[¶14] Coppage was entitled to all reasonable inferences at the preliminary stages of his post-conviction proceeding and he was entitled to an evidentiary hearing if the evidence he presented raised a genuine issue of material fact. See Henke, 2009 ND 117, ¶ 9, 767 N.W.2d 881. "'A genuine issue of material fact exists if reasonable minds could draw different inferences and reach different conclusions from the undisputed facts.'" Id. at ¶ 12 (quoting Vandeberg v. State, 2003 ND 71, ¶ 5, 660 N.W.2d 568). Generally, summary disposition is not appropriate when there are claims of ineffective assistance of counsel. Wong v. State, 2010 ND 219, ¶ 15, 790 N.W.2d 757. In most cases claims of ineffective assistance of counsel are based on matters occurring outside the court record or transcript, and therefore the record and transcripts are not adequate to decide the claims and an evidentiary hearing may be required to consider other evidence beyond the record. Id.
[¶15] We have said ineffective assistance of post-conviction counsel claims are governed by the standard set forth in Strickland v. Washington, 466 U.S. 668 (1984). Johnson v. State, 2004 ND 130, ¶ 17, 681 N.W.2d 769. To succeed on a claim of ineffective assistance of counsel, the applicant must show his counsel's performance fell below an objective standard of reasonableness and his counsel's deficient performance prejudiced him. Id. "To avoid summary dismissal of an ineffective assistance of counsel claim, the post-conviction applicant must present some evidence that his counsel's performance fell below an objective standard of reasonableness, and he must overcome the presumption that his counsel's performance was within the broad range of reasonableness." Klose, 2008 ND 143, ¶ 13, 752 N.W.2d 192. "'To demonstrate prejudice, the [applicant] must establish a reasonable probability that, but for counsel's errors, the result of the proceeding would have been different, and the defendant must specify how and where counsel was incompetent and the probable different result.'" Id. (quoting Steen v. State, 2007 ND 123, ¶ 19, 736 N.W.2d 457).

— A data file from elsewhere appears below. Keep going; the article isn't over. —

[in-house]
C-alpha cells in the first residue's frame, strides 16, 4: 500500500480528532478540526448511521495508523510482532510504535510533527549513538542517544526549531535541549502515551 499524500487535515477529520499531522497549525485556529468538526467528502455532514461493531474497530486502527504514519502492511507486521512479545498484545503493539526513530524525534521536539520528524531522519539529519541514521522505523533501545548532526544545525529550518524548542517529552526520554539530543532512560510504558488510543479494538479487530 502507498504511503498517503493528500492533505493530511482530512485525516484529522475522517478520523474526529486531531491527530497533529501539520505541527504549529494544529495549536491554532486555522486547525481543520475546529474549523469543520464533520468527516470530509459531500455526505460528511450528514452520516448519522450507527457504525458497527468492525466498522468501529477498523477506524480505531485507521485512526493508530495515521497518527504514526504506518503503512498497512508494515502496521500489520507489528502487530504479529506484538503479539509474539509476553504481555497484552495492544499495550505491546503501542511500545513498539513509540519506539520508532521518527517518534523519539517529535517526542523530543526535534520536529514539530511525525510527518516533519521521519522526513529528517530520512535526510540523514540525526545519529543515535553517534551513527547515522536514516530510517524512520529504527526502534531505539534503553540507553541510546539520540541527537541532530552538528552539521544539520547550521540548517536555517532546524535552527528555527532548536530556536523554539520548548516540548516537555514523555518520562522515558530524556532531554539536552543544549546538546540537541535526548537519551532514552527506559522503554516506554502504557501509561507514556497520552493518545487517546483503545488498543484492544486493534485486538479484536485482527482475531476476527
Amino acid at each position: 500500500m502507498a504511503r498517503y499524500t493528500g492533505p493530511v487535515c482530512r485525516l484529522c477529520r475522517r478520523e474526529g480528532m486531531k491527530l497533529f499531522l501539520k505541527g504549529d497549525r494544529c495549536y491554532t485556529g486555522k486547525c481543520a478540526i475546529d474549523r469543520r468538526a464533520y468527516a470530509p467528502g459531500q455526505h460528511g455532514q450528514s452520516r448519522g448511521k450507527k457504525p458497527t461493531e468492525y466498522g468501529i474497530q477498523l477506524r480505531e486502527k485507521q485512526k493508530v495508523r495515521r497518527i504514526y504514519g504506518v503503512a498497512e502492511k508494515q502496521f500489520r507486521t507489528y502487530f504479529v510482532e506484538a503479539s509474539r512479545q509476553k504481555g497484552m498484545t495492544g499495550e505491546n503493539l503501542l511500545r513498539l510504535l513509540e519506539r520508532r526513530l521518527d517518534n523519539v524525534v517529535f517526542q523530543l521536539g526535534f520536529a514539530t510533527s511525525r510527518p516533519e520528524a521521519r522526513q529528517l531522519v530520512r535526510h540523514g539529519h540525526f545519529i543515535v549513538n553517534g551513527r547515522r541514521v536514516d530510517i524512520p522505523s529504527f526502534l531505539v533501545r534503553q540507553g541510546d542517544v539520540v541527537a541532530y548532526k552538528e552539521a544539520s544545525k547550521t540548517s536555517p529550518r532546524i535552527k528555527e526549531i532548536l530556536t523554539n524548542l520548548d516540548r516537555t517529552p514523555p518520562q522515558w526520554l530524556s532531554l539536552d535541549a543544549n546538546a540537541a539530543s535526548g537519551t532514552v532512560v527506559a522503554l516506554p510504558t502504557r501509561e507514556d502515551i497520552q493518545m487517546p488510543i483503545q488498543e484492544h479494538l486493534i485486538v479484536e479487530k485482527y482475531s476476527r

[¶16] Coppage argues his first post-conviction counsel was ineffective for failing to argue his trial and appellate counsel was ineffective because he did not object to the prosecutor's improper questions about Coppage's prior assault conviction, he failed to question Coppage to show his testimony was truthful and the prior conviction was not proper impeachment evidence, he failed to ask for a limiting instruction directing the jury to only consider the evidence about Coppage's prior conviction for impeachment purposes, and he failed to raise these issues on appeal. Coppage contends the evidence of his prior conviction was highly prejudicial, the result of his trial would have been different if his attorney had not made these errors, the result of his first post-conviction proceeding would have been different if post-conviction counsel had raised these issues, and misuse of process would not apply. To avoid summary dismissal of his claims, Coppage must present some evidence to show that his post-conviction counsel's performance fell below an objective standard of reasonableness and that the deficient performance prejudiced him, which would excuse his failure to raise his evidentiary and prosecutorial misconduct claims in a prior proceeding. See Sambursky v. State, 2006 ND 223, ¶ 13, 723 N.W.2d 524.
[¶17] Rule 609(a)(1), N.D.R.Ev., governs when evidence of a prior conviction may be used to attack a witness's credibility: